A postaccident examination of the airplane revealed both wings, the tail section, and the fuselage sustained substantial damage. Oil was noted on the top and underneath side of the left engine cowling flowing back from the oil filler door. Oil was also observed underneath the left wing. The flaps and landing gear were fully retracted. Flight control continuity was established for all flight control from the cockpit to their respective flight control. The fuel tank in each wing was breached from impact. The left-wing fuel selector valve was in the ON position and the fuel strainer was absent of debris. No fuel was in the bowl. The right-wing selector valve was also in the ON position, the bowl was empty, and the screen was absent of debris. Air pressure was applied to the valves and both lines were clear.

The left engine exhibited some impact damage and the three-bladed propeller remained secure to the engine. The propeller blades were feathered. An attempt was made to manually rotate the engine via the propeller, but it would only move about 20-30°. As a result, valve train continuity and compression could not be established. The fuel injectors were removed from each cylinder and were absent of debris. Both magnetos were removed from the engine and when manually rotated, and spark was produced to each ignition lead.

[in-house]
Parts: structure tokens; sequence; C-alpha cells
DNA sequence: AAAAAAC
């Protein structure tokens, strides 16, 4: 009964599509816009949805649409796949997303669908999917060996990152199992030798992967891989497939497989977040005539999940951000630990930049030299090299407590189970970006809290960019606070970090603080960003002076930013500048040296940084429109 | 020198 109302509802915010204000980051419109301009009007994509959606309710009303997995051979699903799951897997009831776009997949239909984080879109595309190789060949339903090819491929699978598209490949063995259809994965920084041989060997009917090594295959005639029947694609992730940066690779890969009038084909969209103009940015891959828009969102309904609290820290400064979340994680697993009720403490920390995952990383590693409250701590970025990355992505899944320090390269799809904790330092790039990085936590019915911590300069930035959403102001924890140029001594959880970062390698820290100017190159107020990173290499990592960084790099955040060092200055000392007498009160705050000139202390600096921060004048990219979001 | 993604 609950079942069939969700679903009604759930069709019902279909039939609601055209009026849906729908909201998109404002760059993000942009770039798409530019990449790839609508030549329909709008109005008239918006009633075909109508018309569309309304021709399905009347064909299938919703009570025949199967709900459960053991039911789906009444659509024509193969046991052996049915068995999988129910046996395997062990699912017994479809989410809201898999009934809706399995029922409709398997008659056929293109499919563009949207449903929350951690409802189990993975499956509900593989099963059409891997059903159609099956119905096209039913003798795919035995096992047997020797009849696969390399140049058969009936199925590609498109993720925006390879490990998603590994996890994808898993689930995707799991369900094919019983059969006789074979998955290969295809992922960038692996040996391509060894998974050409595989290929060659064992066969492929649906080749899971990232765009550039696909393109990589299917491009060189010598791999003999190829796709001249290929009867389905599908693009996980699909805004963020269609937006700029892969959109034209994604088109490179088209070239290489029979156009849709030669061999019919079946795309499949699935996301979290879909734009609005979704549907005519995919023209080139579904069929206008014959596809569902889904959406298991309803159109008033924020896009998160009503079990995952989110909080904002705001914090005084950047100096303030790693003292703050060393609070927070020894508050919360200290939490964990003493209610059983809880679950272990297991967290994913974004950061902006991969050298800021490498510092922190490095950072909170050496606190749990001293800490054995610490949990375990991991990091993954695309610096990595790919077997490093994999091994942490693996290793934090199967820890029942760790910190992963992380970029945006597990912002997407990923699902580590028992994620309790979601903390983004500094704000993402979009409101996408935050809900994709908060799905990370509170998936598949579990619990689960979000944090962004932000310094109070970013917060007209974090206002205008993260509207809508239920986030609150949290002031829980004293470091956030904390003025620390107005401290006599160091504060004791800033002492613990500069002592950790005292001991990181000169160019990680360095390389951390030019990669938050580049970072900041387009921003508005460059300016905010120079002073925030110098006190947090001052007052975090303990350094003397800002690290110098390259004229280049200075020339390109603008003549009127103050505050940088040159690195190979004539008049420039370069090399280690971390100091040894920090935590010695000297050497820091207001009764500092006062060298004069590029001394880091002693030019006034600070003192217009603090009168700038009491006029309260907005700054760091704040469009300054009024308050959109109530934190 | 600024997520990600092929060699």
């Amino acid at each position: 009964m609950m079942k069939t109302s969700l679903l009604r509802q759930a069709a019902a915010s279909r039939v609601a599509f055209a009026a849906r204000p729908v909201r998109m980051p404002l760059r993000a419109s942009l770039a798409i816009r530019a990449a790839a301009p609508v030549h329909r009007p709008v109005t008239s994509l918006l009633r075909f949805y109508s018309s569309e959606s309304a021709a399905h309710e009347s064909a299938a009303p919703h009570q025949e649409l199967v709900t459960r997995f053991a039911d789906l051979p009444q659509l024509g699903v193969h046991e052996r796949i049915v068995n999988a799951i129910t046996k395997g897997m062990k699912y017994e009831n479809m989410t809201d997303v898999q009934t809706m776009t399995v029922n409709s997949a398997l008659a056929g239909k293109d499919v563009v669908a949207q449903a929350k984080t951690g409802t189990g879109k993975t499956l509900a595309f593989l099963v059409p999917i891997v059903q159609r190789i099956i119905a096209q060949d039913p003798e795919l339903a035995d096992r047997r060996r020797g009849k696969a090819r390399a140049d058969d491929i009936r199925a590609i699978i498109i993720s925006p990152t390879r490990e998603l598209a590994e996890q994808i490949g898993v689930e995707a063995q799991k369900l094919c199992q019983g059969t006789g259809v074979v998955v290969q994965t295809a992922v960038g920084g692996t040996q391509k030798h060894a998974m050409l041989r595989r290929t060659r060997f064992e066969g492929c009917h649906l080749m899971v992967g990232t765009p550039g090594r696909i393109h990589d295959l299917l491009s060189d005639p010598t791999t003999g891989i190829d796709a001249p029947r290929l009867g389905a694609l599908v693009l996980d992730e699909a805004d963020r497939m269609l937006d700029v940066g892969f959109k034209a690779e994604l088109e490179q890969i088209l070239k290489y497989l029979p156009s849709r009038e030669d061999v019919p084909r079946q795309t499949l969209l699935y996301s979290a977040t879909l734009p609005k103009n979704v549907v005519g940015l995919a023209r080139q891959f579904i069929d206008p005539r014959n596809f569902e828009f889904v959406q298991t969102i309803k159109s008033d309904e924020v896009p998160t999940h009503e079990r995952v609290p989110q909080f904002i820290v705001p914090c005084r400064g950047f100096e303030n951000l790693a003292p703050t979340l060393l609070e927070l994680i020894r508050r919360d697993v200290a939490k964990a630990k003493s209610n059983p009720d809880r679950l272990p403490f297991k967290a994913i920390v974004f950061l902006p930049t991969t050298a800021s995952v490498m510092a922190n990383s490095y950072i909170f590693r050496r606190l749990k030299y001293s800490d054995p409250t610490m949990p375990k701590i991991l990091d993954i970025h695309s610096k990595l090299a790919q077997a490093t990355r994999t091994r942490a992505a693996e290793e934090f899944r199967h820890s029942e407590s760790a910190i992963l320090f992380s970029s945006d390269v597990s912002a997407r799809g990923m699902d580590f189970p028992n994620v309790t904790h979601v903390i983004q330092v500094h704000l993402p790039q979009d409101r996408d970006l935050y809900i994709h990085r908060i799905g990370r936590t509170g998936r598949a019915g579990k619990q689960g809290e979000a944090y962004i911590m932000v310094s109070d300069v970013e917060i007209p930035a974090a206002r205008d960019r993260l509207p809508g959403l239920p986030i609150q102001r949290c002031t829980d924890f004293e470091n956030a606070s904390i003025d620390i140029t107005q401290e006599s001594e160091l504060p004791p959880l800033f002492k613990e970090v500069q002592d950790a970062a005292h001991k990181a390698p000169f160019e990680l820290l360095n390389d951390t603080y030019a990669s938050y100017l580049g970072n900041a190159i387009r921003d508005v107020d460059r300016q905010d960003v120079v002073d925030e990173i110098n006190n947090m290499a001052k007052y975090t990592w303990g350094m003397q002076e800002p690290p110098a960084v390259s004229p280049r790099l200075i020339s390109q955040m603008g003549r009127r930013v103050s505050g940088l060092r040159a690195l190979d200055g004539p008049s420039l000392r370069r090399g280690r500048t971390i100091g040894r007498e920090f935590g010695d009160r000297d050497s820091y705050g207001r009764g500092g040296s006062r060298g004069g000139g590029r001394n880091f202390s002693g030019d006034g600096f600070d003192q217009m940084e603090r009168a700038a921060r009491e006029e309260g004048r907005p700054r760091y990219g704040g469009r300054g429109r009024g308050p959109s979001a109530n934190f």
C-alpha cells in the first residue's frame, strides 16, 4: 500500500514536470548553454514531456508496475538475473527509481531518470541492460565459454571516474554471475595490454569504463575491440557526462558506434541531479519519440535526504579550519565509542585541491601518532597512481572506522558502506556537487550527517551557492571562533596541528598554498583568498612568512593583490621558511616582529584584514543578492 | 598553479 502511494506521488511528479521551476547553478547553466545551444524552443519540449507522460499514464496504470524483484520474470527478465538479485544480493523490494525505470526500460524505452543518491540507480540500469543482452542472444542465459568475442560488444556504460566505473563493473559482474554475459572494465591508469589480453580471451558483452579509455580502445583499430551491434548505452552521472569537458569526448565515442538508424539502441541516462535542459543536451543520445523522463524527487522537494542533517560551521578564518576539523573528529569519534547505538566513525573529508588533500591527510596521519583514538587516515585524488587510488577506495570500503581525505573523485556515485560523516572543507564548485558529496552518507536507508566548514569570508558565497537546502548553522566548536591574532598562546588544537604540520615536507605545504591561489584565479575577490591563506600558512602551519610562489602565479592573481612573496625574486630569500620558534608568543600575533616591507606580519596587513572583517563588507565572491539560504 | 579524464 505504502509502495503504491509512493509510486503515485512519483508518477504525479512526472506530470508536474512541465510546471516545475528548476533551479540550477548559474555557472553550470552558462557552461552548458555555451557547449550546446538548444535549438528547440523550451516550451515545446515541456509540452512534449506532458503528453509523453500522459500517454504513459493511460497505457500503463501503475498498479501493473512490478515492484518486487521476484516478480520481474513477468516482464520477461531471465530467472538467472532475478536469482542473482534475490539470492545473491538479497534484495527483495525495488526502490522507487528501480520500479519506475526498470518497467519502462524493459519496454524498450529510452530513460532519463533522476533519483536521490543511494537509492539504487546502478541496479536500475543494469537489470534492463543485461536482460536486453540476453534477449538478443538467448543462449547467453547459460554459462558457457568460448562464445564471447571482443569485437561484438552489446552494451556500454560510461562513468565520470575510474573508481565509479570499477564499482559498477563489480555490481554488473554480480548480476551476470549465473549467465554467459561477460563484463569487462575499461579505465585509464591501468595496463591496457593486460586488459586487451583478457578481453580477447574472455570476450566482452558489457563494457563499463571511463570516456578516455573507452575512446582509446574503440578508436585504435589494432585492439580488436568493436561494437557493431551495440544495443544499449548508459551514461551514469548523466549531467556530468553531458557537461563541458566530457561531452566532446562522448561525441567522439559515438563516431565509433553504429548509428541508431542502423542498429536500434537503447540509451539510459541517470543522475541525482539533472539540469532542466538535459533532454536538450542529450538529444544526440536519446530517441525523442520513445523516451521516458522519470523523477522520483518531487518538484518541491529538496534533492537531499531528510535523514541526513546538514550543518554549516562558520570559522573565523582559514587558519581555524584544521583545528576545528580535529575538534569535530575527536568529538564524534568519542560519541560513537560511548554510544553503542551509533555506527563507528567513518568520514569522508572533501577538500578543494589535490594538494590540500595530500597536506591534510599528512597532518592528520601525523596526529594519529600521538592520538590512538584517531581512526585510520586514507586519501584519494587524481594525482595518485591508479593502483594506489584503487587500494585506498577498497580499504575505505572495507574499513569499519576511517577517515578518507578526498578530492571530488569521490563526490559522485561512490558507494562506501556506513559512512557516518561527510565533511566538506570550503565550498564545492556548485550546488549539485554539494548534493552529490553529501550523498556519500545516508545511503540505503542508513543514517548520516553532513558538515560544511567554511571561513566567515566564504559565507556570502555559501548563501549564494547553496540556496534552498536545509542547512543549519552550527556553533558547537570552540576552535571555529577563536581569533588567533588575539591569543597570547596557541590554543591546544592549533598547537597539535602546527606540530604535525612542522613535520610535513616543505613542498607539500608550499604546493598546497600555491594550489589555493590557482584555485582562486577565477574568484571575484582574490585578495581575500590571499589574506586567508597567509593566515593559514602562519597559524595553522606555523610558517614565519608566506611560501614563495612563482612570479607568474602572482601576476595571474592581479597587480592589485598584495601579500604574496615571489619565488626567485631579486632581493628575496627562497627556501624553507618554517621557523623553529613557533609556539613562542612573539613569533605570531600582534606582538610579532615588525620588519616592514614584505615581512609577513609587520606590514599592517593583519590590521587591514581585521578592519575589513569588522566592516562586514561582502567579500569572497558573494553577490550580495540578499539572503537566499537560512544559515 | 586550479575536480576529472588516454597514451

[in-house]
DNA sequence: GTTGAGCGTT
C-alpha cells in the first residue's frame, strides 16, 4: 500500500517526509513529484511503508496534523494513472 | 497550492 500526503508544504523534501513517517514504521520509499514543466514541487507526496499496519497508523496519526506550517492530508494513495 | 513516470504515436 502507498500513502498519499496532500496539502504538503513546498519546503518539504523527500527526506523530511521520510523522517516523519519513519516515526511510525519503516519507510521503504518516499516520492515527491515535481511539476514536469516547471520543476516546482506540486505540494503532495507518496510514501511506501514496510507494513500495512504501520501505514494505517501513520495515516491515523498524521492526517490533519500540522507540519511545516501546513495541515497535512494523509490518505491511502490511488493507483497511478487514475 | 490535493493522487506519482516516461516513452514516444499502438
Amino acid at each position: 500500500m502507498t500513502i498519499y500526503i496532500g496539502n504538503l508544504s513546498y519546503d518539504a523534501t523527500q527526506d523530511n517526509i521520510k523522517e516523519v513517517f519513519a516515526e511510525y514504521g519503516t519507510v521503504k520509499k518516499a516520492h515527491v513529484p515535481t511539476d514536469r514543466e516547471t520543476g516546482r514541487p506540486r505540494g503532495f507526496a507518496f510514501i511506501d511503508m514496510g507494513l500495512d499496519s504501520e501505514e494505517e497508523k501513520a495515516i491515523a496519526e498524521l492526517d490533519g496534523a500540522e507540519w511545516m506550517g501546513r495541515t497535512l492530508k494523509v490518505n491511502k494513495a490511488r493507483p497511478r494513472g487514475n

The oil filler cap was on the filler neck but did not seat properly and would partially lift off the seat if it was pulled upwards. The locking mechanism of the cap was corroded, and the locking tangs were slightly bent. The oil filter was secure to the engine and removed. The element was removed, and metallic debris was observed. The oil pump was secure to the engine and removed. The pump was disassembled, and some scoring was noted on the housing. The oil quick drain plug was broken off the oil sump from impact. When the oil sump was removed, large pieces of metal were noted in the base of the engine. Some of these pieces were identified as the connecting rod caps.

A teardown examination of the engine revealed the No.1 and No. 2 connecting rods had failed and their associated crankshaft journals displayed heat distress. The No.1 piston exhibited signatures of detonation. The source of the oil leak reported by the pilot prior to the accident flight was could not be traced to any point on the engine crankcase. It was also not determined what caused the piston to detonate, but a download of the onboard electronic engine analyzer revealed that the cylinder head temperature was higher on that cylinder for most of the accident flight.